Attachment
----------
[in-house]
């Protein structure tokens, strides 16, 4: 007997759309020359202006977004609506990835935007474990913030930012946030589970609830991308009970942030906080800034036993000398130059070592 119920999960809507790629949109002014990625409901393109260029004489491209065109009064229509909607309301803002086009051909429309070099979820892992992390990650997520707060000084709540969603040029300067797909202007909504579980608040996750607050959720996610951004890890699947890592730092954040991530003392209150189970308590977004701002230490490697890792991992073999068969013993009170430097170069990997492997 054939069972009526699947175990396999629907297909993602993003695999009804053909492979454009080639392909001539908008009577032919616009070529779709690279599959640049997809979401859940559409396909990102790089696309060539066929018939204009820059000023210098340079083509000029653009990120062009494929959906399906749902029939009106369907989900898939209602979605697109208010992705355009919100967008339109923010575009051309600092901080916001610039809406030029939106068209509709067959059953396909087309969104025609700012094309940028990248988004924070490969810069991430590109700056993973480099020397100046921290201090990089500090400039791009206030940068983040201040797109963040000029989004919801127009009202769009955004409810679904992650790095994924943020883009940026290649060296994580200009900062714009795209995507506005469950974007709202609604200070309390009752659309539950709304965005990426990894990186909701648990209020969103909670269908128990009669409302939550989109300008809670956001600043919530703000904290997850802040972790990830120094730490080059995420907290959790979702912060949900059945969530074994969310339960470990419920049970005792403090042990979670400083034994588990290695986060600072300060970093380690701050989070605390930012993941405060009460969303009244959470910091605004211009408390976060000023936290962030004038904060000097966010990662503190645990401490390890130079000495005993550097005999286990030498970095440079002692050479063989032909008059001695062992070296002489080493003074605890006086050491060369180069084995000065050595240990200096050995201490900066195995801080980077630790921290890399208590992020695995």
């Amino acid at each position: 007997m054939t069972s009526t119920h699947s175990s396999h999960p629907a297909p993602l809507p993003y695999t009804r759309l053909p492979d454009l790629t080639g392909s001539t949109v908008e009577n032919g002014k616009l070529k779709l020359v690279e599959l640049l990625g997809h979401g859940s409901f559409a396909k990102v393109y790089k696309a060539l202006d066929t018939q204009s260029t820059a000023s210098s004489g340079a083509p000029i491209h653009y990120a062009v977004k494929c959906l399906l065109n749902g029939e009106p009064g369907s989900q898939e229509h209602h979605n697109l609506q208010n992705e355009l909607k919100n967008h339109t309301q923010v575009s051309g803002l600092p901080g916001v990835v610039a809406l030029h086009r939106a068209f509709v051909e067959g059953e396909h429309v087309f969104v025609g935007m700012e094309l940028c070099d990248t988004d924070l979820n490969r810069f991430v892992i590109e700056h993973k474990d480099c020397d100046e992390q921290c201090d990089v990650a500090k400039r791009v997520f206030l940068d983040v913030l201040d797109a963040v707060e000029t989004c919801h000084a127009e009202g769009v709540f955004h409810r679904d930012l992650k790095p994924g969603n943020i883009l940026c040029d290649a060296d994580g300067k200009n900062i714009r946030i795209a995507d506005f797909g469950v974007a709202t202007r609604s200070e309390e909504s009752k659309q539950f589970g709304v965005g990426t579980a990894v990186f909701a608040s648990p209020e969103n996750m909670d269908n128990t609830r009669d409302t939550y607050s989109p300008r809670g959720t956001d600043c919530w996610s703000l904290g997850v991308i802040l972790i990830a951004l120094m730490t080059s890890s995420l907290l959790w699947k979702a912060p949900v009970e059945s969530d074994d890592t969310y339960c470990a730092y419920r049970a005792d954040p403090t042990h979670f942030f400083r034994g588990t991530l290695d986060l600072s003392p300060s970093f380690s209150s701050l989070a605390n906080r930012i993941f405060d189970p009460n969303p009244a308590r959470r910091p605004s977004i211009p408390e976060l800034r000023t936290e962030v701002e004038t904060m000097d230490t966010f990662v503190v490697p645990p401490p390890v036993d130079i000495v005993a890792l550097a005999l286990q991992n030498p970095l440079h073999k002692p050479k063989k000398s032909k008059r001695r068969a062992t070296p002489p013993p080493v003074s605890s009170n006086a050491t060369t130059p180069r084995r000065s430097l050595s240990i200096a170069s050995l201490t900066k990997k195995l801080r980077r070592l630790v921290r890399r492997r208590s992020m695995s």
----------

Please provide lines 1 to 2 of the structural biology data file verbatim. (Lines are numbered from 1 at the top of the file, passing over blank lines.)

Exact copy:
[in-house]
């Protein structure tokens, strides 16, 4: 007997759309020359202006977004609506990835935007474990913030930012946030589970609830991308009970942030906080800034036993000398130059070592 119920999960809507790629949109002014990625409901393109260029004489491209065109009064229509909607309301803002086009051909429309070099979820892992992390990650997520707060000084709540969603040029300067797909202007909504579980608040996750607050959720996610951004890890699947890592730092954040991530003392209150189970308590977004701002230490490697890792991992073999068969013993009170430097170069990997492997 054939069972009526699947175990396999629907297909993602993003695999009804053909492979454009080639392909001539908008009577032919616009070529779709690279599959640049997809979401859940559409396909990102790089696309060539066929018939204009820059000023210098340079083509000029653009990120062009494929959906399906749902029939009106369907989900898939209602979605697109208010992705355009919100967008339109923010575009051309600092901080916001610039809406030029939106068209509709067959059953396909087309969104025609700012094309940028990248988004924070490969810069991430590109700056993973480099020397100046921290201090990089500090400039791009206030940068983040201040797109963040000029989004919801127009009202769009955004409810679904992650790095994924943020883009940026290649060296994580200009900062714009795209995507506005469950974007709202609604200070309390009752659309539950709304965005990426990894990186909701648990209020969103909670269908128990009669409302939550989109300008809670956001600043919530703000904290997850802040972790990830120094730490080059995420907290959790979702912060949900059945969530074994969310339960470990419920049970005792403090042990979670400083034994588990290695986060600072300060970093380690701050989070605390930012993941405060009460969303009244959470910091605004211009408390976060000023936290962030004038904060000097966010990662503190645990401490390890130079000495005993550097005999286990030498970095440079002692050479063989032909008059001695062992070296002489080493003074605890006086050491060369180069084995000065050595240990200096050995201490900066195995801080980077630790921290890399208590992020695995």